Sao Paulo, Brazil
By Nacho Doce
It was close to midnight on Sunday night, the hour at which 1,200 families planned to occupy 11 vacant buildings in downtown Sao Paulo. Their mission was to improve their own living conditions by occupying and squatting in the buildings long enough to make their eviction a long, drawn-out legal process, and in the meantime, go on with their daily lives.
When I arrived at the meeting place for one of the building occupations, there were around 150 families sitting along a wall with their suitcases. The leaders were registering the names of all present, to keep control over who would enter the empty building. Elsewhere around the city, there were ten more groups like this one, ready to act.
These are members of a well-organized group known as the Movimento dos Sem-Teto, or Roofless Movement. The movement’s members are people who live in precarious housing in high risk areas, mostly in slums known as favelas. Contrary to what the group’s name implies, most of the family heads have jobs. They are largely not homeless but rather in need of stable, dignified housing that allow them to carry on with their lives. Their organized occupations of buildings are almost always in the city center where many of them work, and where they can’t afford to live in decent housing. The lack of a more extensive subway system in a city with more than seven million private cars circulating also makes it difficult to live on the outskirts and commute to work in the center.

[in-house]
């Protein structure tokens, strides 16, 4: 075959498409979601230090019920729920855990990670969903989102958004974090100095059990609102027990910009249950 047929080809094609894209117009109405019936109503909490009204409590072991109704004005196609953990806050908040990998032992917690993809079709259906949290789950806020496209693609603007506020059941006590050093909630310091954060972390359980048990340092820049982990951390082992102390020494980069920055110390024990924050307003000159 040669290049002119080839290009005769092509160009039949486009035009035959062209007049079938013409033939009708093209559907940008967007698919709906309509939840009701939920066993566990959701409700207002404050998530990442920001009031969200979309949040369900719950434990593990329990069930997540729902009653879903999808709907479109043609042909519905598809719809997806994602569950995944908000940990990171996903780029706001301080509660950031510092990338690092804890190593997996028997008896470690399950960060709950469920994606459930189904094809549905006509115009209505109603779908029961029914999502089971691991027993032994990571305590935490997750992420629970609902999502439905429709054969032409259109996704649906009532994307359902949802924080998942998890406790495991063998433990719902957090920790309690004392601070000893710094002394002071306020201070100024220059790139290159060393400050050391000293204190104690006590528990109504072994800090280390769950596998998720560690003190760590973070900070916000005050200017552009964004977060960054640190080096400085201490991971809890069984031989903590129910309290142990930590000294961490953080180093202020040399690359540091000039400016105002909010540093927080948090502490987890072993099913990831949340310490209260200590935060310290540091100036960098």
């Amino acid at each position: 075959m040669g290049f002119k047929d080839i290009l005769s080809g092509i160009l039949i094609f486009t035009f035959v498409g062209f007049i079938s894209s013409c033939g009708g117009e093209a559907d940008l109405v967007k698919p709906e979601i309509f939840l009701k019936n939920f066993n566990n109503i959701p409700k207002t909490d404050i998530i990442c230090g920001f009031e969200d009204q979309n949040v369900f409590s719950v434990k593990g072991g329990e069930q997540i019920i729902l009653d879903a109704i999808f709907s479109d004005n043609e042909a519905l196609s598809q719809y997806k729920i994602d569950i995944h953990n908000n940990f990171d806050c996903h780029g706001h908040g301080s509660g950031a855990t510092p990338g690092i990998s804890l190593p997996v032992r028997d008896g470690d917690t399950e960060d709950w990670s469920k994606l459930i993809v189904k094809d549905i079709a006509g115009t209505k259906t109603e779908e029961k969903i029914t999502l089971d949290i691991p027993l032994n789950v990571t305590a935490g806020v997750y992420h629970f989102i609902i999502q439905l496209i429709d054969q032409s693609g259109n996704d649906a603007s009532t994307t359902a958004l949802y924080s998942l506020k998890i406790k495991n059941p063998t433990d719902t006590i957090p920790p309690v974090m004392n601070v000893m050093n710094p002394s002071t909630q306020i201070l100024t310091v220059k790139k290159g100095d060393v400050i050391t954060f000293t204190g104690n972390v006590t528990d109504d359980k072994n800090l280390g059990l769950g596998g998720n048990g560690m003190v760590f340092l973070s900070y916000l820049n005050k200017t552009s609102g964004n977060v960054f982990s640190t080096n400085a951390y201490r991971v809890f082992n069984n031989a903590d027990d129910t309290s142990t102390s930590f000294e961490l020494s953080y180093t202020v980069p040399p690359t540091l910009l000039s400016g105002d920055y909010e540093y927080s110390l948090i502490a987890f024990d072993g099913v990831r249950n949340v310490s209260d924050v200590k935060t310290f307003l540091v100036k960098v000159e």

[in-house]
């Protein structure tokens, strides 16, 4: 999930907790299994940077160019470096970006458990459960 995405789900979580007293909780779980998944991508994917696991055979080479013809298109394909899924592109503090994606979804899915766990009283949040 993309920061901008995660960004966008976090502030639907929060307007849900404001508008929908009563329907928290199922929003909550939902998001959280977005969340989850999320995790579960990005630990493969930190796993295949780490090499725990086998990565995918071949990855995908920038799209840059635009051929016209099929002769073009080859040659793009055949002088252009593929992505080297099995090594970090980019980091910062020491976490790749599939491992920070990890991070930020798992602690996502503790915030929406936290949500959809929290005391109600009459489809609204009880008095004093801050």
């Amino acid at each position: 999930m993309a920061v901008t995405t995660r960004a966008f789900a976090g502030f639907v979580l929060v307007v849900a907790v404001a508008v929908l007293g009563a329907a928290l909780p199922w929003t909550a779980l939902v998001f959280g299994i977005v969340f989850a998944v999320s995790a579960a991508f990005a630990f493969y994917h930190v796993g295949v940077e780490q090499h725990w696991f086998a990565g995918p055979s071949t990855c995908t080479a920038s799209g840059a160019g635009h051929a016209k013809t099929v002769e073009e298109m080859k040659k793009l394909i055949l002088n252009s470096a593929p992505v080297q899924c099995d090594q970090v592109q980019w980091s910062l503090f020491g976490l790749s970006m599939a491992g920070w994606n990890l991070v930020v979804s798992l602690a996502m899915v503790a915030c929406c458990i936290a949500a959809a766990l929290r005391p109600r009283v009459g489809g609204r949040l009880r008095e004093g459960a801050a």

With an hour to go before it started, a woman appeared with a serious look. She was Netti, the organizer of the Roofless occupations, and began talking to different people. She told me to stick to Manuelzinho, the leader of the Front Line team – those who carry the sledgehammers and crowbars to break down the front doors of vacant buildings. Among them are also other men whose job is to fend off any police who might arrive before they are all inside the building.
With just 30 minutes to go, the leader of the Front Line briefed the group on how to proceed. I heard the call, “Onward to battle,” and they all marched off in a line. I knew I had to stay in the middle of the group so I wouldn’t miss a step. As we marched to the waiting van, we passed the families who all stared at us. Some had done this before, but others were beginners. Among the crowd I noticed a boy resting his hand on the shoulder of his sleeping sister. The image gave a strong sensation of protection.